Going back home is always very inspiring.
I spent Easter with my grandmother in Germany, in the little town I was born in. My Oma (the German word for grandmother) lives in an idyllic spot - looking out the kitchen window to the left side, all you see are open green fields that stretch out as far as the eye can see. In the middle, a cherry tree orchard in full bloom for spring, pink cherry blossom petals flittering everywhere in the wind. On the right side, a thick pine forest that smells of a million happy exploratory childhood memories.
Above all this: wide open, big blue skies, filled with parallel & criss-crossing plane trails in the daytime, and endless twinkling stars at night - the universe sprawled out before my eyes. Coming from London, my Oma's is truly the greatest escape, somewhere I can just be myself, think, plan and dream.
As most of you know, my Oma is the inspiration for my passion for baking. Both she and her father ran a bakery from when she was just a young girl, and the stories she tells me about it fascinate me to this day - I could sit there for hours listening to her stories.
The most interesting of which I found is that way back in the day, the way bakeries worked was quite different to how they work now: the customers would bring in most of the ingredients for what they wanted baked, and the baker would provide the flour, and perhaps a few other basic ingredients, and would then bake the desired cake. I love the idea, it's such an organic process, and if for some reason you couldn't bake, which back in those days, not everyone could, you would know exactly what's going in your cake.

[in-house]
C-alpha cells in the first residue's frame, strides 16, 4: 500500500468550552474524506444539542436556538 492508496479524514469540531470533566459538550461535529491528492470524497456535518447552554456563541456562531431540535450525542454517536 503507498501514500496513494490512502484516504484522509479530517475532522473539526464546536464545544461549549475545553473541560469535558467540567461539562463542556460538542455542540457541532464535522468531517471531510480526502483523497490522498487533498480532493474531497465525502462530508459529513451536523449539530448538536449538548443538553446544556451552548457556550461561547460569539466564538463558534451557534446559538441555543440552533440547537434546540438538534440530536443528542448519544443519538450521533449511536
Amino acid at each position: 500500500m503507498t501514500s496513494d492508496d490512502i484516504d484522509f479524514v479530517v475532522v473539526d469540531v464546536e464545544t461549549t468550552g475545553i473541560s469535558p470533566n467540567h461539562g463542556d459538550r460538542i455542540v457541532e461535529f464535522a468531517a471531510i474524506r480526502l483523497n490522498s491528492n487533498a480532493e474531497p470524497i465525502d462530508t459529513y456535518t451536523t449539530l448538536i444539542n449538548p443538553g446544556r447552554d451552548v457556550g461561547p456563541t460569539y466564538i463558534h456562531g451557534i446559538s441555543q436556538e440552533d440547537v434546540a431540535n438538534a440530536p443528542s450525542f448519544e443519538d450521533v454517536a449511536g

Oma learned so much during those early days, and the result was 112 books filled with her recipes, all meticulously handwritten in pencil. I spent most of my Easter holiday last week at her kitchen table surrounded by piles of those books, going through them with her, trying to find some interesting recipes, recipes I haven't tried before, and some old favourites, making notes as I went along.
One of those favourites is this apple pancake.
A traditionalist through and through, my Oma likes doing things by the book, whereas I love experimenting, trying new things, mixing up ingredients, changing amounts and mould/tin shapes, and having fun while doing it, not taking it too seriously - you don't always have to be precise and follow things exactly to the gram to make something this comforting & delicious.
This recipe was originally something very traditionally German that you would have as a light lunch. It's so easy to make by just stewing a few apples and adding some pancake batter to the pan. I've changed it slightly by putting them in bowls and baking them instead of frying them, so if you're going to try them out, just remember you can achieve similar results in a pan over a medium heat.
The smell of the apples and vanilla is probably one of the most comforting smells I have ever known, reminiscent of fun times spent in the kitchen, and around a lunch table in the garden with family and friends.
Baked Apple Pancake Recipe (printable version)
3tbs amber sugar
Juice of 1 lemon
4 apples, cored, peeled and cut into eighths
1tsp vanilla paste
100g plain flour
2tbs caster sugar
A pinch of salt
1. Preheat the oven to 220˚C. Mix the apple pieces with the lemon juice, vanilla paste and amber sugar.
2. Melt the butter in a large pan and add the apple mixture. Allow to stew for 5 minutes, stirring constantly - the smells emanating from the pan at this point is amazing. Place an equal amount of apples in 4 bowls, holding back the buttery liquid in the pan.
3. Mix the flour, caster sugar, salt, eggs and milk to form the pancake batter. Fold under any buttery mixture remaining in the pan.
4. Pour the batter over the apples in the bowls. Bake for 20 to 30 minutes, or until golden brown.
5. Serve immediately, topped with vanilla yogurt and/or rhubarb & ginger conserve.